Posted on May 23, 2014 by Hannah Joy
From my blog:
This past Tuesday night was the Masa Israeli Cultural event at the International Convention Center in Jerusalem. Top Israeli artists of all kinds were brought in for us to hear from, and the night culminated in an incredible performance by the Voca People. I chose to go to the session with Alex Levac, a renowned Israeli photojournalist and street photographer. He studied photography at the London School of Printing, and has worked in Brazil, London, Los Angeles and Israel. He used to work at Hadashot and since 1993 has worked at Haaretz, and does a photo of the week for them.
You might think that living behind a camera is not really living. But hearing Alex, that couldn’t be farther from the truth for him. To do the work he does, he has to be incredibly observant and aware of everything going on around him. Throughout his talk, he kept reiterating how unbelievable it is what we miss when we’re not looking. Amazing things happen around us all the time, and we rarely stop to notice.
Alex gave us a window into his unique way of capturing the Israeli experience. He showed us a number of his photographs and shared the story behind each of them. He humbly said, “I don’t really like talking about my pictures. I think pictures should speak for themselves.”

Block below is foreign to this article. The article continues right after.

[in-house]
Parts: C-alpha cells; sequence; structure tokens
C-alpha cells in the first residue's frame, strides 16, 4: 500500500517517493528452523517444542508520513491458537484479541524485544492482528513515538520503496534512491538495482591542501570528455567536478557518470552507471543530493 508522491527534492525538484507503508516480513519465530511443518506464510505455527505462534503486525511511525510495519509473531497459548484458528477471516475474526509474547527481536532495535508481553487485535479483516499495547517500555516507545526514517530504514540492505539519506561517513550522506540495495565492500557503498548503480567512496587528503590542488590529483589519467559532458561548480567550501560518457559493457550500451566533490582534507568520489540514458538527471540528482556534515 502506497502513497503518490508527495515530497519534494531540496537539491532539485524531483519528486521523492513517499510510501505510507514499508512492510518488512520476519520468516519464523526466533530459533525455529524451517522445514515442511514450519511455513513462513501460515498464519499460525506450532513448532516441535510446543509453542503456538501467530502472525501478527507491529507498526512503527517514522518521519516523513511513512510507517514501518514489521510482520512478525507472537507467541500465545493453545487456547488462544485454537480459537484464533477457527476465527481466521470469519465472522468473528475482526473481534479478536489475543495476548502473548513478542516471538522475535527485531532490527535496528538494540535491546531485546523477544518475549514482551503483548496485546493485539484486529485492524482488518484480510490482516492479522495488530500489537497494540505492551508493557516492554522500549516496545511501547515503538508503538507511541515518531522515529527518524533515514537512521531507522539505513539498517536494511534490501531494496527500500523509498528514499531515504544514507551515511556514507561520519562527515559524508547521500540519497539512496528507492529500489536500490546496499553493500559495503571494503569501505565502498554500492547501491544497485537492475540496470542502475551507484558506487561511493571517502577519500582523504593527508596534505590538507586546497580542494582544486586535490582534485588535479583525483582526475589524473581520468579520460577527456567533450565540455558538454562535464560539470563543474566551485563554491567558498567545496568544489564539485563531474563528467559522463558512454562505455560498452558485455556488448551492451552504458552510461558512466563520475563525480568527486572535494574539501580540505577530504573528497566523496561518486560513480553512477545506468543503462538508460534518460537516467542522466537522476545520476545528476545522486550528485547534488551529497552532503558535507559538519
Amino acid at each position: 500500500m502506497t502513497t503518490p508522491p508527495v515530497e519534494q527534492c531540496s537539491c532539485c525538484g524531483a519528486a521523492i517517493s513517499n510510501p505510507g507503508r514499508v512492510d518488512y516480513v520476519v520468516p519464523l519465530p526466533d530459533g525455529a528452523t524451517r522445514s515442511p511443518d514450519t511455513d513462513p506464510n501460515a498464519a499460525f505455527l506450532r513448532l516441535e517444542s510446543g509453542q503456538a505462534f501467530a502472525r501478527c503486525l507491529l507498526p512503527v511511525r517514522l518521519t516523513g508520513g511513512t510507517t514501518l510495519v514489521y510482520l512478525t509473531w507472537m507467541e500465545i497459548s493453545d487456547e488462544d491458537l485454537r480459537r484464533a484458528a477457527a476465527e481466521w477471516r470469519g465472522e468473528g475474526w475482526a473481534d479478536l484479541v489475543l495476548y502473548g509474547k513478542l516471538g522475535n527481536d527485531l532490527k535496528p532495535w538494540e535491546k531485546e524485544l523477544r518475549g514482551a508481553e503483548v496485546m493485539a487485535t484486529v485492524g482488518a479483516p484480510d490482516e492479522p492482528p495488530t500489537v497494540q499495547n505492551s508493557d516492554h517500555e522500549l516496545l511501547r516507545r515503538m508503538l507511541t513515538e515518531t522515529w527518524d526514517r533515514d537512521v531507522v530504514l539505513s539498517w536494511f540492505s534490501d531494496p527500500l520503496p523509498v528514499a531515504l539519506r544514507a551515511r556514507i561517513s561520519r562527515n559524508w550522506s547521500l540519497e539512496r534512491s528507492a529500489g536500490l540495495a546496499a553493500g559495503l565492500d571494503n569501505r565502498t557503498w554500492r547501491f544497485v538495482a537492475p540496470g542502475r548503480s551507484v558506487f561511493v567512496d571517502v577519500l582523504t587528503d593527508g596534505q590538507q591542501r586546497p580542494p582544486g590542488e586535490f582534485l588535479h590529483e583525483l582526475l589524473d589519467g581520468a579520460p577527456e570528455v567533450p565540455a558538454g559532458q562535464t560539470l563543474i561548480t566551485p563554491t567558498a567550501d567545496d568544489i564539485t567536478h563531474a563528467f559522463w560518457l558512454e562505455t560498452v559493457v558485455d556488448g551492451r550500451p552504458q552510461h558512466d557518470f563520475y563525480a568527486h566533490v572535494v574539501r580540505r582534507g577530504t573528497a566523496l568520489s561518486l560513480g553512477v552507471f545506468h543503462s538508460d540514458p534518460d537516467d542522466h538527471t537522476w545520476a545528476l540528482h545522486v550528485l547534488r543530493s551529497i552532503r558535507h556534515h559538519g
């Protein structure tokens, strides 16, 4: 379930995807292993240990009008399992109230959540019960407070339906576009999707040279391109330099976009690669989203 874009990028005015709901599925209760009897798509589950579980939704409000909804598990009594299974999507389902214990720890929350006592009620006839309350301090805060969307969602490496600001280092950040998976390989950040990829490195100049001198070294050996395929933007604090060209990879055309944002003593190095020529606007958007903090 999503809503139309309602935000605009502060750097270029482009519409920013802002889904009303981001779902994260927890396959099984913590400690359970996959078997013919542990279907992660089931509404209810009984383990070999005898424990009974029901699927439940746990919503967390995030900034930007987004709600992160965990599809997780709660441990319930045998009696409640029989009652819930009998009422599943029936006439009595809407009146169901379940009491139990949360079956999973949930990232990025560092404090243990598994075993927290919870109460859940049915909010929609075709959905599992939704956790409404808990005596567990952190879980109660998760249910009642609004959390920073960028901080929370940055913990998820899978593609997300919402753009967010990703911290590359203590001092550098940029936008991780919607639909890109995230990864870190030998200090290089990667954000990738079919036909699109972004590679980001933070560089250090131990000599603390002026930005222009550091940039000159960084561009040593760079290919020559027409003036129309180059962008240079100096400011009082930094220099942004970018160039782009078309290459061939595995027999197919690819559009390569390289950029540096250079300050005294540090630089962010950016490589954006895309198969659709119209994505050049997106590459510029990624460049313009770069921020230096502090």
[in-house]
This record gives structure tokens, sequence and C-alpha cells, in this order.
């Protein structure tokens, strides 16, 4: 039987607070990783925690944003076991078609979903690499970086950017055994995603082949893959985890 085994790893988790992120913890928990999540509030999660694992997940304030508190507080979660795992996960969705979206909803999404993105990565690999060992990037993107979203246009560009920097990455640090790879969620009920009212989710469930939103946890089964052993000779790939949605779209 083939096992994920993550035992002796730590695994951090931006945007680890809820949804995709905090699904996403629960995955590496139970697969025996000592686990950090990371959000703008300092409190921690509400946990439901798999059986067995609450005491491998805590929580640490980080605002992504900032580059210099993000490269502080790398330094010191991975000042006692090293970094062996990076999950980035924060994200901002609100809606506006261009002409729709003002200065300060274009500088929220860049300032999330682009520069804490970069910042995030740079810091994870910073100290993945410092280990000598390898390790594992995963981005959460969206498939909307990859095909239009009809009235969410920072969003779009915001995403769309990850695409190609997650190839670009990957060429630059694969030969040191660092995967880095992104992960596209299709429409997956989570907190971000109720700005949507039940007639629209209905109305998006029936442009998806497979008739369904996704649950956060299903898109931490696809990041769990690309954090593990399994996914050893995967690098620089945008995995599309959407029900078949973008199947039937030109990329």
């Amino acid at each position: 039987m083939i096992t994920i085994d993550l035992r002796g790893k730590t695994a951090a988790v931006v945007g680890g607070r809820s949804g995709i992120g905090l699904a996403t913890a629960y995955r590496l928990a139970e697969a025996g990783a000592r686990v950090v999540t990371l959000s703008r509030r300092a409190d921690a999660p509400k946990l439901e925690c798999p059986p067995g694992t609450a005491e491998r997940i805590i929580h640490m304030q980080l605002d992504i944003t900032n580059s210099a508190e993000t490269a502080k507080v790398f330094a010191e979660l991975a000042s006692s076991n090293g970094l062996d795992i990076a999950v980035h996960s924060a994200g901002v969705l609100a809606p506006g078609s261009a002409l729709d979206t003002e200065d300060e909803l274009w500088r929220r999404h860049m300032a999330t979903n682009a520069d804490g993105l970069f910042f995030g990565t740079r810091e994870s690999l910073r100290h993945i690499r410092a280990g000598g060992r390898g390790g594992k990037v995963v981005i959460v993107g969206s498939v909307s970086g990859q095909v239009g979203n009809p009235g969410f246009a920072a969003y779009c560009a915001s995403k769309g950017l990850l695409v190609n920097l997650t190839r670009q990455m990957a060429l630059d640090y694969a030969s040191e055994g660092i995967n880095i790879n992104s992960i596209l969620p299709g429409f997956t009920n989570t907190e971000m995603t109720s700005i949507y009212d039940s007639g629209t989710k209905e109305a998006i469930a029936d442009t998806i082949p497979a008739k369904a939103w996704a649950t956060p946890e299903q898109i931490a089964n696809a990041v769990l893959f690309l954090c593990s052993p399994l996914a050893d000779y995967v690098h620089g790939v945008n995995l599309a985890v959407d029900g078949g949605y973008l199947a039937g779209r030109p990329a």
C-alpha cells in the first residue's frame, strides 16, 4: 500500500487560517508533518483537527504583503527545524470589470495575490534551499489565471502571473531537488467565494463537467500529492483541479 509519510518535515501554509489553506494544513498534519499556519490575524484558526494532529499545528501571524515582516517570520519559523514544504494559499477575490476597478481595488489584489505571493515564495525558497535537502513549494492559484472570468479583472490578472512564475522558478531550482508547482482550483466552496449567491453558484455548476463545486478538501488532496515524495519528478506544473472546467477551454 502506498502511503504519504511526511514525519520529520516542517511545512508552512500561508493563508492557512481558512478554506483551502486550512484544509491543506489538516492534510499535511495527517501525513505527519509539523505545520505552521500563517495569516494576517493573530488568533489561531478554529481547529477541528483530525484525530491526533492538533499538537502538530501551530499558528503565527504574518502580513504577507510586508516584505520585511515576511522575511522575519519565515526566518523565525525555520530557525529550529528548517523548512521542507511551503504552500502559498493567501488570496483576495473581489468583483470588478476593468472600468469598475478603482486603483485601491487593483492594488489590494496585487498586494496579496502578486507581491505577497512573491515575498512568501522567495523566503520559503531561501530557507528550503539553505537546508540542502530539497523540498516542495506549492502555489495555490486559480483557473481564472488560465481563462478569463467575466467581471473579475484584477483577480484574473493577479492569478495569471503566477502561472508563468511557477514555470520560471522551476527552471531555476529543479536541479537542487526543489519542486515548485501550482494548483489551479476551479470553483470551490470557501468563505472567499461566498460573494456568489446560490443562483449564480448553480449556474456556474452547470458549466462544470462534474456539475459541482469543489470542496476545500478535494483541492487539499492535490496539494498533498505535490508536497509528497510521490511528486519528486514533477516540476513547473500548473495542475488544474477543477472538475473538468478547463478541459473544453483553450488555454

Here are just a few:
This picture was taken on Yom Kippur in Tel Aviv. Alex was assigned to go out and capture the atmosphere of the day – and he clearly succeeded. No other day of the year would anyone be able to stand kissing in the middle of a Tel Aviv highway. Lucky for Alex this couple lingered there for a few minutes, so he was able to set up the shot perfectly from the bridge he was standing on, and this was the result.
This was taken at Dizengoff in Tel Aviv. The guy with the chicken was making a Purim shpiel for his yeshiva in Jerusalem. They didn’t want anyone from their yeshiva to see so, naturally, they went to Tel Aviv. None of Alex’s pictures are staged, but he has mastered the art of waiting for the perfect photo opp. He talked about seeing one interesting element, but then waiting for something else to happen to make the photo even more unique. In this case, he first saw the guy with the chicken, which is interesting in itself, but had a feeling it could be even better. When the guy with the dog came by, Alex was ready to capture this photograph.
The morning after: This was taken at 6 AM after Erev Yom Ha’atzmaut (Independence Day Eve) at Gan Sacher in Jerusalem. I think I’m going to go with Alex on this one – this picture speaks for itself 😉